earthing a kitchen sink


On the new sink which I just bought I am instructed that it must be earthed, certainly the sink in my utility room is so earthed - although the old sink which I just removed from the kitchen wasn't.
While I understand the legalities, I cannot for the life of me see that earthing the sink decreases risk. If someone picks up a badly earthed kitchen item with a "live" casing, touching the earthed sink will give a good path to ground through the body. If the sink was insulated from earth, there would be no such path.
What's the logic of this earthing, just out of interest? -- Jim "a single species has come to dominate ... reproducing at bacterial levels, almost as an infectious plague envelops its host" http://tinyurl.com/c88xs
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There's no requirement for equipotential bonding in a kitchen at all. It is often fitted though, particularly around the sink. As you correctly point out, there are cases where the bonding would make a fault more dangerous, but there are also cases where it makes it safer -- it's a difficult call, and up to you. It's now generally thought to be a bad idea where plastic piping has been used, as 0.5m of plastic piping, even with tap water in it, is effectively an insulator, and in this case having the sink insulated rather than grounded is safer. If you have a metal sink and/or metal taps and pipes, I do fit equipotential bonding, which at least prevents some fault generating 240V between the taps, or between a tap and the sink.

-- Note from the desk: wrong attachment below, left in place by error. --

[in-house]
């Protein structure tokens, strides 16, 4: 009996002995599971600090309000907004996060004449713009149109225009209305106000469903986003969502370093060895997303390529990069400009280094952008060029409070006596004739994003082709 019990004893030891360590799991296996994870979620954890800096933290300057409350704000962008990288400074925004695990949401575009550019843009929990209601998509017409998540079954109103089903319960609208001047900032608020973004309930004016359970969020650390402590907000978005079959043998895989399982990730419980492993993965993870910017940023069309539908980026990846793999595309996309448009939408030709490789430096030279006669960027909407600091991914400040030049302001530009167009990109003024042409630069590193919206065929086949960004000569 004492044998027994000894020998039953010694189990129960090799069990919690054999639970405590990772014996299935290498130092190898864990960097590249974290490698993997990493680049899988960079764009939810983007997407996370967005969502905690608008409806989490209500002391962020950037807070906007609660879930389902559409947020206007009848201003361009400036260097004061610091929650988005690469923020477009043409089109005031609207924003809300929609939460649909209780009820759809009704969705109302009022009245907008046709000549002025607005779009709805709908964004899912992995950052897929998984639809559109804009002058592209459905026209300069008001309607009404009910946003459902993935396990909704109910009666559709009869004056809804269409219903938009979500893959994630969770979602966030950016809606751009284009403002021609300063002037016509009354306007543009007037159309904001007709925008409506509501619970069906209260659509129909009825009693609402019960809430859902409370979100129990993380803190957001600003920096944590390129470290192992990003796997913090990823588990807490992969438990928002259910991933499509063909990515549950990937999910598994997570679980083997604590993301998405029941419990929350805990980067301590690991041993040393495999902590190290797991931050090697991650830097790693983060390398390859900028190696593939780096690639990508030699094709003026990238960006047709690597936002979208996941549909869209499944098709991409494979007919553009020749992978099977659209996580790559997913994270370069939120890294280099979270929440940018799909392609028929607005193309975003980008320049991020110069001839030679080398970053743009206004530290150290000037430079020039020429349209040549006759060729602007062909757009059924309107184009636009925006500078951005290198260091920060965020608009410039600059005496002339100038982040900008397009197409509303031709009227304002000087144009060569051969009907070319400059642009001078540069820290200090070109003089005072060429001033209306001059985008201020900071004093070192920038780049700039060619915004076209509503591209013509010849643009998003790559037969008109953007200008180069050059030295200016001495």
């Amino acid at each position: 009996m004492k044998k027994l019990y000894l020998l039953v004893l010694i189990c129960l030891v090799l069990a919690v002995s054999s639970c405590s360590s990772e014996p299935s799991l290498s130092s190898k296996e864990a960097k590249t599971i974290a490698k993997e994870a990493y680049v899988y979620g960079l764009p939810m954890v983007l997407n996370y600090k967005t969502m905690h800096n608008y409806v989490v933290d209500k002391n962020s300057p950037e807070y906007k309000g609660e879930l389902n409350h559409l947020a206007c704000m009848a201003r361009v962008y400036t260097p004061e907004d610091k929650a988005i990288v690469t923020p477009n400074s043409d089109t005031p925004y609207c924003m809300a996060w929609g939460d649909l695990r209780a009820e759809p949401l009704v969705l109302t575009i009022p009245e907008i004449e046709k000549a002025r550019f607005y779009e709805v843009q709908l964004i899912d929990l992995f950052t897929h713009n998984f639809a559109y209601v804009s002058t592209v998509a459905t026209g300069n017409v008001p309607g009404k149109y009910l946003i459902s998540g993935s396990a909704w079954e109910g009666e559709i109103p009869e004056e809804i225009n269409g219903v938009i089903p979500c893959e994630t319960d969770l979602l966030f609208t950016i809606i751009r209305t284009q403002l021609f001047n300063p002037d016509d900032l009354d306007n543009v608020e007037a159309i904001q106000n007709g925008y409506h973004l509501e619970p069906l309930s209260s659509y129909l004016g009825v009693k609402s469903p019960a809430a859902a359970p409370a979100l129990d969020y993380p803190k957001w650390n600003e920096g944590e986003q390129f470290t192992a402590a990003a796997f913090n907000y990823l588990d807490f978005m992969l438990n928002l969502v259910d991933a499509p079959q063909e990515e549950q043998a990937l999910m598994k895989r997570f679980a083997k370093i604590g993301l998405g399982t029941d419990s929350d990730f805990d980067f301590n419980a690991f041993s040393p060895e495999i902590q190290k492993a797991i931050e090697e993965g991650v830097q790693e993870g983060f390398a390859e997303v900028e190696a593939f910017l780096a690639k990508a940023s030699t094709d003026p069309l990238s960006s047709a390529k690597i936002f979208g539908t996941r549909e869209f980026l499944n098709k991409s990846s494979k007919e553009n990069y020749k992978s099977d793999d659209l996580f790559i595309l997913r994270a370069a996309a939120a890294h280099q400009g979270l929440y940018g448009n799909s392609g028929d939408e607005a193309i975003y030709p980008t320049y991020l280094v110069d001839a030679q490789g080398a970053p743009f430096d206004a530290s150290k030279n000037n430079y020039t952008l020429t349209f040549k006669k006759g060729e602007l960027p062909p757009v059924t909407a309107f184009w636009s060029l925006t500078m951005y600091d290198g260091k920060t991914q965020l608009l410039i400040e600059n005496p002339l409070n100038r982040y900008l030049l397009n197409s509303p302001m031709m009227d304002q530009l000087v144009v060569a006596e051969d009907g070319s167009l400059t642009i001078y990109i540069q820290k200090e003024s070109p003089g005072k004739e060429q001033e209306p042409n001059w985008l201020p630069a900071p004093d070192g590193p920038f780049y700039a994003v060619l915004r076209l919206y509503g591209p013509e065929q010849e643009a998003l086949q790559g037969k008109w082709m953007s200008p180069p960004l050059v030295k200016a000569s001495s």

--
Andrew Gabriel

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writes:

Sounds like your a Sparky Andrew?
Are you registered for Part P yet?
Bruno
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No on both counts. ;-)
My reading of the trade press is that most sparks are still not intending to register for Part P, and are either: a) ignoring it b) decided to retire if they were near retirement age c) switched to commercial work only.
Part P will probably just push most domestic electrical work on to the black market, which is the exact opposite of what it was intended to do. That's the inevitable effect of pushing though very bad legislation of this form, which was never required in the first place.
--
Andrew Gabriel

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Just like CORGI, all the good guys have given up registration
--
regards
dave batter
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